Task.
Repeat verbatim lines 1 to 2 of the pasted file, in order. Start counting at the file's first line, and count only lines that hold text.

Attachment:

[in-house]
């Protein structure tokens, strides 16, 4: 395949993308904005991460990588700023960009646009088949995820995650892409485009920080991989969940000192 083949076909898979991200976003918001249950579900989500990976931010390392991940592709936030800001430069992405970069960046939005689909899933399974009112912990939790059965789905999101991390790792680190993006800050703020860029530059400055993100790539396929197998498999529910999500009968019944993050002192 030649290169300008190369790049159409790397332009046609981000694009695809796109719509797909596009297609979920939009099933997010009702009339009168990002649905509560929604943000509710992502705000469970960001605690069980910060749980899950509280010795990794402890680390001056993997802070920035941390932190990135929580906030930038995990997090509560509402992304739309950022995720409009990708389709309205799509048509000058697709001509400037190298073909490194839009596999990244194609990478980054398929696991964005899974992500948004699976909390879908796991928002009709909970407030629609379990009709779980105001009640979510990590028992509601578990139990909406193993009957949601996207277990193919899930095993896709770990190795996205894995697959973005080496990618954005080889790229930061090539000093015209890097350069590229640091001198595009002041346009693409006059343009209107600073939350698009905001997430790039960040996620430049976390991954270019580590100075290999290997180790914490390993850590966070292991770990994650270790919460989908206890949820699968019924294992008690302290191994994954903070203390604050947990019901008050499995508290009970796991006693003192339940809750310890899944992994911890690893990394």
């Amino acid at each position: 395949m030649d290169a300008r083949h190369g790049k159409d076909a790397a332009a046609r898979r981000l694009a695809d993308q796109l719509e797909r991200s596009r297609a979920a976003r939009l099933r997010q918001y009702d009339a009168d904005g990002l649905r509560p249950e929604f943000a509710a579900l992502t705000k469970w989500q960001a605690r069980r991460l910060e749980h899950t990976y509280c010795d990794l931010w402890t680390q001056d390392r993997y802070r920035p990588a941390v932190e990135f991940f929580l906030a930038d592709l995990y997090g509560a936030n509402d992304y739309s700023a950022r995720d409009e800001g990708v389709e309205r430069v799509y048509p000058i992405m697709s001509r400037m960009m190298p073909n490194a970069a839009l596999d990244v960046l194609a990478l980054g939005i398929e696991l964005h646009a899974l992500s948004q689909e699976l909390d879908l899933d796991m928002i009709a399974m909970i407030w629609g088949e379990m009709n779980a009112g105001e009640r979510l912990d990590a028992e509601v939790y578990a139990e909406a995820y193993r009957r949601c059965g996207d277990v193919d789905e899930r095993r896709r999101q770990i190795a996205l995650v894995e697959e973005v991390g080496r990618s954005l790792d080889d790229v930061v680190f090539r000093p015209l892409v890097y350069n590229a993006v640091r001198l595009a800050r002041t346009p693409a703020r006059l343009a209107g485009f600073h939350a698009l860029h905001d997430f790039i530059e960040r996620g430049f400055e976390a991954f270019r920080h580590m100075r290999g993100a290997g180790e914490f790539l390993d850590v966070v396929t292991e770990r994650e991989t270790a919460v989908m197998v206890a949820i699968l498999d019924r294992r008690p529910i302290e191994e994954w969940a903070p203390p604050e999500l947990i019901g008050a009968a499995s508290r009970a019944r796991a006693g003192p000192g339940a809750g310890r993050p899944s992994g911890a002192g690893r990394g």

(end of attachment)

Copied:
[in-house]
């Protein structure tokens, strides 16, 4: 395949993308904005991460990588700023960009646009088949995820995650892409485009920080991989969940000192 083949076909898979991200976003918001249950579900989500990976931010390392991940592709936030800001430069992405970069960046939005689909899933399974009112912990939790059965789905999101991390790792680190993006800050703020860029530059400055993100790539396929197998498999529910999500009968019944993050002192 030649290169300008190369790049159409790397332009046609981000694009695809796109719509797909596009297609979920939009099933997010009702009339009168990002649905509560929604943000509710992502705000469970960001605690069980910060749980899950509280010795990794402890680390001056993997802070920035941390932190990135929580906030930038995990997090509560509402992304739309950022995720409009990708389709309205799509048509000058697709001509400037190298073909490194839009596999990244194609990478980054398929696991964005899974992500948004699976909390879908796991928002009709909970407030629609379990009709779980105001009640979510990590028992509601578990139990909406193993009957949601996207277990193919899930095993896709770990190795996205894995697959973005080496990618954005080889790229930061090539000093015209890097350069590229640091001198595009002041346009693409006059343009209107600073939350698009905001997430790039960040996620430049976390991954270019580590100075290999290997180790914490390993850590966070292991770990994650270790919460989908206890949820699968019924294992008690302290191994994954903070203390604050947990019901008050499995508290009970796991006693003192339940809750310890899944992994911890690893990394």